BY ZURAIRI AROCTOBER 30, 2013
|A man watches a live television broadcast of Prime Minister Datuk Seri Najib Razak |
tabling Budget 2014 in Parliament in Kuala Lumpur October 25, 2013. — Picture by Choo Choy May
KUALA LUMPUR, Oct 30 — Unconvinced by insufficient subsidy cuts announced in Budget 2014, ratings agencies have adopted a wait-and-see approach this week before making any revision towards Malaysia’s sovereign debt outlook and ratings.
While the agencies have noted Malaysia’s commitment to reform by announcing sugar subsidy cuts in the budget, they remain sceptical that the fuel subsidy cut announced in September will be enough for Putrajaya to achieve its 2014 target.
“Moody’s Investors Service says that Malaysia’s proposed 2014 budget with its call for fiscal consolidation and reform of the country’s subsidy system would, if fully implemented, be credit positive for the government’s finances,” said Christian de Guzman, vice president and senior analyst of Moody’s Investors Services in a statement here.
“At the same time, Moody’s says that structural fiscal weaknesses will remain, and execution risks will present challenges to the effectiveness of the government’s fiscal policy strategy.”
Standard and Poor’s (S&P) Ratings Services also concurred with Moody’s, saying that the 3.5 per cent of gross domestic product (GDP) deficit target for 2014 outlined in the budget matches its expectations over the medium term.
“In our view, Malaysia’s slow fiscal consolidation stemmed from its relatively weak revenue structure and an inability to reduce high subsidies. Budget 2014 and 2015 could begin to reduce concerns arising from these issues,” said S&P in a statement.
Moody’s and S&P both maintain Malaysia’s rating of “stable”.
On Monday, Fitch Ratings lauded steps taken by Putrajaya in Budget 2014 to slash the government deficit and widen its tax base with the new goods and services tax (GST) scheme, but said it will not revise its “negative” outlook on Malaysia’s credit profile as yet.
The ratings agency pointed out that while these were “potentially constructive steps”, Putrajaya’s budget management must first be monitored to ensure it stays on track in its commitment to keep its deficit level at 3.5 per cent of the GDP next year and 3 per cent by 2015.
According to S&P, while the GST will diversify Malaysia’s revenue base, it expected the tax to bring no new revenue for the first few years resulting from other revenue-reducing measures Putrajaya has announced in Budget 2014.
Moody’s pointed out that Malaysia’s plan to reduce deficit is mainly driven by spending cuts rather than increasing its revenue, but that will be hampered by a reduced development expenditure which will impact 2014’s GDP growth negatively.
In July, Fitch had cut its outlook on Malaysia’s sovereign debt to “Negative”, citing gloomier prospects for reforms to tackle the country’s rising debt burden following a divisive election result this year.
The revision from a stable outlook had added to concerns over Malaysia’s high debt pile at a time when the currency has been pressured by bond fund outflows and talk of the US Federal Reserve ending its easy monetary policy.
Since then, the government has been put on the spot to introduce the necessary reforms to demonstrate that it is steering the country’s economy in the expected direction.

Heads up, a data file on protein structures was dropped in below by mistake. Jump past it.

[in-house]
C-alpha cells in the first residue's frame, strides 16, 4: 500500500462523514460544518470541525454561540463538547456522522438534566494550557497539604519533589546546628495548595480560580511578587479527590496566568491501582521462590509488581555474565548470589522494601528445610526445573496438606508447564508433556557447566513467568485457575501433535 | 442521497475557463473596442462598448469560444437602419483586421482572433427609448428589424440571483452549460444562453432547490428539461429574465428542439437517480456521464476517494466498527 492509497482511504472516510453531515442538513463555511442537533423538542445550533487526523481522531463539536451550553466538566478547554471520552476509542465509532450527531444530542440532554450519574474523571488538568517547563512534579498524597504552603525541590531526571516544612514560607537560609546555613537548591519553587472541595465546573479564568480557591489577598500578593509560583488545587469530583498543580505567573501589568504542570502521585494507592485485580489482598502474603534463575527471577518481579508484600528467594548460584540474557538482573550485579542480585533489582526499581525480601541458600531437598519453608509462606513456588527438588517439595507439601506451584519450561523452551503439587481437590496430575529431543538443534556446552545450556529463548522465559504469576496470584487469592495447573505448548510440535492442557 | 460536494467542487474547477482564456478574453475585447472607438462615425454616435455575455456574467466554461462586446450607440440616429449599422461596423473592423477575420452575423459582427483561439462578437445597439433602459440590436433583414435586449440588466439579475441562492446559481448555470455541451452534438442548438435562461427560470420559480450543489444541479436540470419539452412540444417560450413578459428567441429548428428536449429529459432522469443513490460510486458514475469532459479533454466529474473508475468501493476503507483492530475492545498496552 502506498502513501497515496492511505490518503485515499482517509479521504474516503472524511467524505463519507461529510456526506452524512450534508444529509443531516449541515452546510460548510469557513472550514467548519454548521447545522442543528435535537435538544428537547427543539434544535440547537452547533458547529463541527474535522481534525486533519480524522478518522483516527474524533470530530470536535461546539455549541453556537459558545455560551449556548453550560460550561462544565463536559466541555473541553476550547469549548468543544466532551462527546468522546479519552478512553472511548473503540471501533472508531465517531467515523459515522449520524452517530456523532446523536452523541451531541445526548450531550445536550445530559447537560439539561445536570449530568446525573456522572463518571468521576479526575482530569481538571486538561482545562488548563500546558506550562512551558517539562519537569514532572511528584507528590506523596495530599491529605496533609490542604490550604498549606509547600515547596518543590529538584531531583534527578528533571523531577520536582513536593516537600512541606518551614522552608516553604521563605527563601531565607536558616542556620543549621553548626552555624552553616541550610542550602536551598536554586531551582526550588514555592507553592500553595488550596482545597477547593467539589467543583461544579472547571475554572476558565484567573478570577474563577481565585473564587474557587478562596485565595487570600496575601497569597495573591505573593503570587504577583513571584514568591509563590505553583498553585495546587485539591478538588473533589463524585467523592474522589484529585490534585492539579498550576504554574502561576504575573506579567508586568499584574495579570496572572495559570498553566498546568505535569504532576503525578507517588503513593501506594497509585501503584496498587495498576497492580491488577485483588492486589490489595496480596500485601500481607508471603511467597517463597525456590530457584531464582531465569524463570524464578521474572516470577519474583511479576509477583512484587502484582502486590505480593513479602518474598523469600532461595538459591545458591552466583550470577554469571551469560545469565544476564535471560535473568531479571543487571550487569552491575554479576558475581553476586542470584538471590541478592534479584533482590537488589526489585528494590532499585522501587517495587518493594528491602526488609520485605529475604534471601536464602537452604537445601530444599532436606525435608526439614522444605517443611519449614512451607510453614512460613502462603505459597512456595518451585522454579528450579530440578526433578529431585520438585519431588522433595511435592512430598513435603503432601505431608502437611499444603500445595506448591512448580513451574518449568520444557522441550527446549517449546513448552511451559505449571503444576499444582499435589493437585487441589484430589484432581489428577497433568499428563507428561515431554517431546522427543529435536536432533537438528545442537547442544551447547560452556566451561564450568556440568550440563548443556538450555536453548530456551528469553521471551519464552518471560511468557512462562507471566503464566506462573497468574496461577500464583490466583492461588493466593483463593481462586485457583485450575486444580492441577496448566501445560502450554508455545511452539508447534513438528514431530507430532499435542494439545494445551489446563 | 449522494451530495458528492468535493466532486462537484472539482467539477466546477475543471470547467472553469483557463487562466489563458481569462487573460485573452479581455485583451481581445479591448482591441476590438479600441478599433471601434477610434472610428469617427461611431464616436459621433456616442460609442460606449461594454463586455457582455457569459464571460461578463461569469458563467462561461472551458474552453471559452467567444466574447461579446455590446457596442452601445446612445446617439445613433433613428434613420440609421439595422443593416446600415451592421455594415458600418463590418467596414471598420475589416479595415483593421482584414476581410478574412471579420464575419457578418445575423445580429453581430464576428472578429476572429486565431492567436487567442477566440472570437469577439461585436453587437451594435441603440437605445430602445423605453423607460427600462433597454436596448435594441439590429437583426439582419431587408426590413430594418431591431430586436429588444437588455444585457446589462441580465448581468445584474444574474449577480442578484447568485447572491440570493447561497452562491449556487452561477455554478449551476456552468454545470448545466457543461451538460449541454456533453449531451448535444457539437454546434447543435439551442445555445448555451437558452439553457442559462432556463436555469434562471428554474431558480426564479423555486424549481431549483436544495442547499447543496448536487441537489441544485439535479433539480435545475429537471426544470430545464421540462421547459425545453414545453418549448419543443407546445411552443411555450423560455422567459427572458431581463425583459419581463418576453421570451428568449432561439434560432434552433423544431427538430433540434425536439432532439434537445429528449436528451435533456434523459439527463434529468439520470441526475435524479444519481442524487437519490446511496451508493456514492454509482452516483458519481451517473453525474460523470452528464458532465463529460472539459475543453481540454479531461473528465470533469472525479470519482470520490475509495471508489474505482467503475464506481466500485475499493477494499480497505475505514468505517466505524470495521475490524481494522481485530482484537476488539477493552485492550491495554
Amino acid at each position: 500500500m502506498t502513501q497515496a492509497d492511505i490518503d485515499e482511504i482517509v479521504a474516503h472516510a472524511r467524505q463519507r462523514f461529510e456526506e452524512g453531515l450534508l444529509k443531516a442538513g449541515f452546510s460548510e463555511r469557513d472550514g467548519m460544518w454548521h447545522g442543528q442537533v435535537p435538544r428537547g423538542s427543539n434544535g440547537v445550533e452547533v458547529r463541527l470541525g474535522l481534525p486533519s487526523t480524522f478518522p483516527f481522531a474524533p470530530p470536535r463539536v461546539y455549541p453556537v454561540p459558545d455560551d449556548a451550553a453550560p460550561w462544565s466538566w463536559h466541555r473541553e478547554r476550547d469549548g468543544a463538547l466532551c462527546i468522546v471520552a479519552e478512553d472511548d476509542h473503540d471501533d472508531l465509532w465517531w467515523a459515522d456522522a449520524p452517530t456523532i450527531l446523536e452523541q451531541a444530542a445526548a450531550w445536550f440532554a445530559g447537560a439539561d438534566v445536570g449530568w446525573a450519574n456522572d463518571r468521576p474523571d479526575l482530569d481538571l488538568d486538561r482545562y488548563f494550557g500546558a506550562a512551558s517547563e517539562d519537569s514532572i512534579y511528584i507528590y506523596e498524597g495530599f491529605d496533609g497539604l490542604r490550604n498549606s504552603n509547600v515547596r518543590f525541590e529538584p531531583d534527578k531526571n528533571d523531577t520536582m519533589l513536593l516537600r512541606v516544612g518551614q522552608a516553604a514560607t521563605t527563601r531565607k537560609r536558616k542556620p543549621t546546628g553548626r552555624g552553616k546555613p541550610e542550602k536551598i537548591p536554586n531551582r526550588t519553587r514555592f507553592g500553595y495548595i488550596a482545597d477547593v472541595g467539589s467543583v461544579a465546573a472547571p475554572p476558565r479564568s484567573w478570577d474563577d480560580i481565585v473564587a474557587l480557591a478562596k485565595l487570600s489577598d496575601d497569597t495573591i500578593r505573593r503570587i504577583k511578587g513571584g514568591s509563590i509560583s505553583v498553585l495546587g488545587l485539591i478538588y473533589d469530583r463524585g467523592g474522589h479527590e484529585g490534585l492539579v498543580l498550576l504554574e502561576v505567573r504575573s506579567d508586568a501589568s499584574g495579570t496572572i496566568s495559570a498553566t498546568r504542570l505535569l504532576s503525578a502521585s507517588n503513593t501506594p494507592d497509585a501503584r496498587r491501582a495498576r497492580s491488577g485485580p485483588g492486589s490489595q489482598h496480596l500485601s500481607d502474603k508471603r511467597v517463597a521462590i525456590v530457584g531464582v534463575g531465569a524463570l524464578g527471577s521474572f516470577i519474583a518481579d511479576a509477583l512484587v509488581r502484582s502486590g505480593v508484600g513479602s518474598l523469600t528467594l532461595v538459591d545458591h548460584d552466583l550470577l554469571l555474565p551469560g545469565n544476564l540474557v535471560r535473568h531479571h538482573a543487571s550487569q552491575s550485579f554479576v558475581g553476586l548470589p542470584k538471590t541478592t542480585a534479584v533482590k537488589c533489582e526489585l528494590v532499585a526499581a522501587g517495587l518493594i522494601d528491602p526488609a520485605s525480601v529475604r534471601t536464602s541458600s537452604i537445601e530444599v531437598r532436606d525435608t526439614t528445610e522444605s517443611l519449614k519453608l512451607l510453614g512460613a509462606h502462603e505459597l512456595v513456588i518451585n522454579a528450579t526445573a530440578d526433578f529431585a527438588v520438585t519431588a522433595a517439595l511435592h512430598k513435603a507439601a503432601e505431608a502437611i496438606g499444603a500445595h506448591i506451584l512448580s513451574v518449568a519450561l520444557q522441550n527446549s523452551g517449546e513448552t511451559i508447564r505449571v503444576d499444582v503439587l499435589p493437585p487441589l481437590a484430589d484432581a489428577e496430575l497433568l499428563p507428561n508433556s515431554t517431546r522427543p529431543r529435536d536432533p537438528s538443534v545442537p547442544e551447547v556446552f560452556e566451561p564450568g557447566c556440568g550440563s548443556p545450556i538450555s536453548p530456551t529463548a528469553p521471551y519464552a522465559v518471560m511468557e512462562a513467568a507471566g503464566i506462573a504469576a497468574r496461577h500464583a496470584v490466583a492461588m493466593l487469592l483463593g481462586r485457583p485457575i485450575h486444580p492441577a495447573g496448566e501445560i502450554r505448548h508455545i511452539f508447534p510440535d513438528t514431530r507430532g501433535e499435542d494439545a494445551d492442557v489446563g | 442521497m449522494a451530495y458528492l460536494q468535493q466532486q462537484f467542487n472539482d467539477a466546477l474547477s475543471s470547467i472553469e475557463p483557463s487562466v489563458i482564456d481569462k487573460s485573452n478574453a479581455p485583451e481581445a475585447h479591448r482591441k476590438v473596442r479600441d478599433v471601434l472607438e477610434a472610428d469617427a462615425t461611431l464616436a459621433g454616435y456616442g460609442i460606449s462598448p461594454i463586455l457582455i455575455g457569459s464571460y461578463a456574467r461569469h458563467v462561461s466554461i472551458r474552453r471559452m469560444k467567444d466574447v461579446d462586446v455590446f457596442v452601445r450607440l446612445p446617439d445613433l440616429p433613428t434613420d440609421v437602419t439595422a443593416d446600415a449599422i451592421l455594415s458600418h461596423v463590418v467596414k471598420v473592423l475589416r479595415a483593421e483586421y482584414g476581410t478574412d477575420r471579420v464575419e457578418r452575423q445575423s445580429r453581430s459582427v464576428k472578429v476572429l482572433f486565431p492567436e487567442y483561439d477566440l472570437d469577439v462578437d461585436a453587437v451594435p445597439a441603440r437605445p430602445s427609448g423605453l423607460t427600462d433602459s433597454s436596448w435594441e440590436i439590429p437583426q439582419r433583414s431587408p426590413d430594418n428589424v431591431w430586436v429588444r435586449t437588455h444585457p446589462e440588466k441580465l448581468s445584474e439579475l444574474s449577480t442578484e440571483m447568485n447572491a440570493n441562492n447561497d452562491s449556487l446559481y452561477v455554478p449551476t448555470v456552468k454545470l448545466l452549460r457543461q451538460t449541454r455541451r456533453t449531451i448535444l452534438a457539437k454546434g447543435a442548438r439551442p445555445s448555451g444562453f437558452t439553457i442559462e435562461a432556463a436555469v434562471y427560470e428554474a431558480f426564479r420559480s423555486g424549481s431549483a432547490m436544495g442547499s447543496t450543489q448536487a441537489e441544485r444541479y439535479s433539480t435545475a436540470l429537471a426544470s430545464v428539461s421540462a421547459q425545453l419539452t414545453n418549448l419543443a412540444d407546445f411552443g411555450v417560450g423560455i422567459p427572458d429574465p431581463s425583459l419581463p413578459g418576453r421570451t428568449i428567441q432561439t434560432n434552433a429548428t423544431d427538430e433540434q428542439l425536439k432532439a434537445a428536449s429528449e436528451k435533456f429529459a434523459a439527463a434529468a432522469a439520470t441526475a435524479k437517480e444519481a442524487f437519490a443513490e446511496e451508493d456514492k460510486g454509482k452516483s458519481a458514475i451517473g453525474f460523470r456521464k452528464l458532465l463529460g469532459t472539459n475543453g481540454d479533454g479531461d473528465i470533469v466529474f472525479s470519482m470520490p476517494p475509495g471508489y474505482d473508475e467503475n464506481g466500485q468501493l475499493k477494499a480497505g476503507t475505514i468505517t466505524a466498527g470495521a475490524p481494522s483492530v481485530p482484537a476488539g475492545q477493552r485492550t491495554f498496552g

During the tabling of Budget 2014 on Friday, Prime Minister Datuk Seri Najib Razak said Putrajaya would stop subsidising sugar by the current 34 sen per kg, in a move that may cause cascading price hikes.
Last month, it cut consumer subsidies to RON95 petrol and diesel by 20 sen a litre, raising their pump prices to RM2.10 and RM2.00, respectively.
However, World Bank economist Dr Frederico Gil Sander predicted on Monday that there is bound to be at least one more fuel subsidy cut in 2014, in order for Malaysia to achieve its subsidy rationalisation numbers.
In September, Maybank Investment Bank (IB) Research predicted that gas and electricity prices are likely to be next in a round of price hikes following the fuel subsidy cut.
In its daily report, Maybank IB had predicted further subsidy rollbacks since the total savings from the Performance Management and Delivery Unit’s Subsidy Rationalisation Roadmap in 2010 has been much less than intended.
Launched in May 2010, the roadmap detailed a five-year period of subsidy rationalisation to save RM103 billion by cutting subsidies mostly for fuel (petrol, diesel, liquefied petroleum gas), gas, electricity, toll roads, and food (sugar, flour, cooking oil).
Since then, gas prices and electricity tariffs have been raised only once in June 2011, and sugar subsidy was cut once too in September 2012.
Malaysia’s current-account surplus had narrowed to RM900 million in the second quarter from RM8.7 billion in the preceding period, according to a Bloomberg survey in August. This was its lowest level since the 1997 crisis 16 years ago.
Malaysia runs a relatively high government debt of 53 per cent of its gross domestic product (GDP) ― just under the legal ceiling of 55 per cent ― and has one of Asia’s highest household debt levels, at over 80 per cent of GDP.
Putrajaya has stated that it aims to reduce its budget deficit-to-GDP ratio to 4 per cent this year and gradually to 3 per cent by 2015.
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